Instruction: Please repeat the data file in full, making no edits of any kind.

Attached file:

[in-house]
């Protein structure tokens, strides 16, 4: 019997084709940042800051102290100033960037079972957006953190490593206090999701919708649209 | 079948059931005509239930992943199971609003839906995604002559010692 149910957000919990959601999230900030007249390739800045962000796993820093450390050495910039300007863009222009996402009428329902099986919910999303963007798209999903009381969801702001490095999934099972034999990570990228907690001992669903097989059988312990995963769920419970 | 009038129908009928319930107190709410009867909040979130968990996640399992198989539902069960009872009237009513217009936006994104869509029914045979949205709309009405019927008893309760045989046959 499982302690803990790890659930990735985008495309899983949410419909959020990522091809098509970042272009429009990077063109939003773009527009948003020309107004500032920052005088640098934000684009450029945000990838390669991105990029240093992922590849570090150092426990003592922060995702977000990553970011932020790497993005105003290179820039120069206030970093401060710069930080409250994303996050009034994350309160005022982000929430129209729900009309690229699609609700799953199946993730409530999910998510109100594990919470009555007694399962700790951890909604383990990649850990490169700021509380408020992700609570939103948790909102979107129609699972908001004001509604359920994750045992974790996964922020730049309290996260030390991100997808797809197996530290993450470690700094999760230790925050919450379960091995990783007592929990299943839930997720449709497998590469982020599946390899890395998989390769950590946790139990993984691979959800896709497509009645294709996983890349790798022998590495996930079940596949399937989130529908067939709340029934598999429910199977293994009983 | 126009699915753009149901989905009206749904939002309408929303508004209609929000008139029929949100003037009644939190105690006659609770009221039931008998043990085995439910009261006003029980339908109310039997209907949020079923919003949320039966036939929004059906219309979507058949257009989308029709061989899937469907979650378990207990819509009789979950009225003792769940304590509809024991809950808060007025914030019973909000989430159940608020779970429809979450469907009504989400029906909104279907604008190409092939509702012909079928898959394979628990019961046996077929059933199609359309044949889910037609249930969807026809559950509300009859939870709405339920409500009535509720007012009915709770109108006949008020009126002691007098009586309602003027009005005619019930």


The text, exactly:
[in-house]
């Protein structure tokens, strides 16, 4: 019997084709940042800051102290100033960037079972957006953190490593206090999701919708649209 | 079948059931005509239930992943199971609003839906995604002559010692 149910957000919990959601999230900030007249390739800045962000796993820093450390050495910039300007863009222009996402009428329902099986919910999303963007798209999903009381969801702001490095999934099972034999990570990228907690001992669903097989059988312990995963769920419970 | 009038129908009928319930107190709410009867909040979130968990996640399992198989539902069960009872009237009513217009936006994104869509029914045979949205709309009405019927008893309760045989046959 499982302690803990790890659930990735985008495309899983949410419909959020990522091809098509970042272009429009990077063109939003773009527009948003020309107004500032920052005088640098934000684009450029945000990838390669991105990029240093992922590849570090150092426990003592922060995702977000990553970011932020790497993005105003290179820039120069206030970093401060710069930080409250994303996050009034994350309160005022982000929430129209729900009309690229699609609700799953199946993730409530999910998510109100594990919470009555007694399962700790951890909604383990990649850990490169700021509380408020992700609570939103948790909102979107129609699972908001004001509604359920994750045992974790996964922020730049309290996260030390991100997808797809197996530290993450470690700094999760230790925050919450379960091995990783007592929990299943839930997720449709497998590469982020599946390899890395998989390769950590946790139990993984691979959800896709497509009645294709996983890349790798022998590495996930079940596949399937989130529908067939709340029934598999429910199977293994009983 | 126009699915753009149901989905009206749904939002309408929303508004209609929000008139029929949100003037009644939190105690006659609770009221039931008998043990085995439910009261006003029980339908109310039997209907949020079923919003949320039966036939929004059906219309979507058949257009989308029709061989899937469907979650378990207990819509009789979950009225003792769940304590509809024991809950808060007025914030019973909000989430159940608020779970429809979450469907009504989400029906909104279907604008190409092939509702012909079928898959394979628990019961046996077929059933199609359309044949889910037609249930969807026809559950509300009859939870709405339920409500009535509720007012009915709770109108006949008020009126002691007098009586309602003027009005005619019930």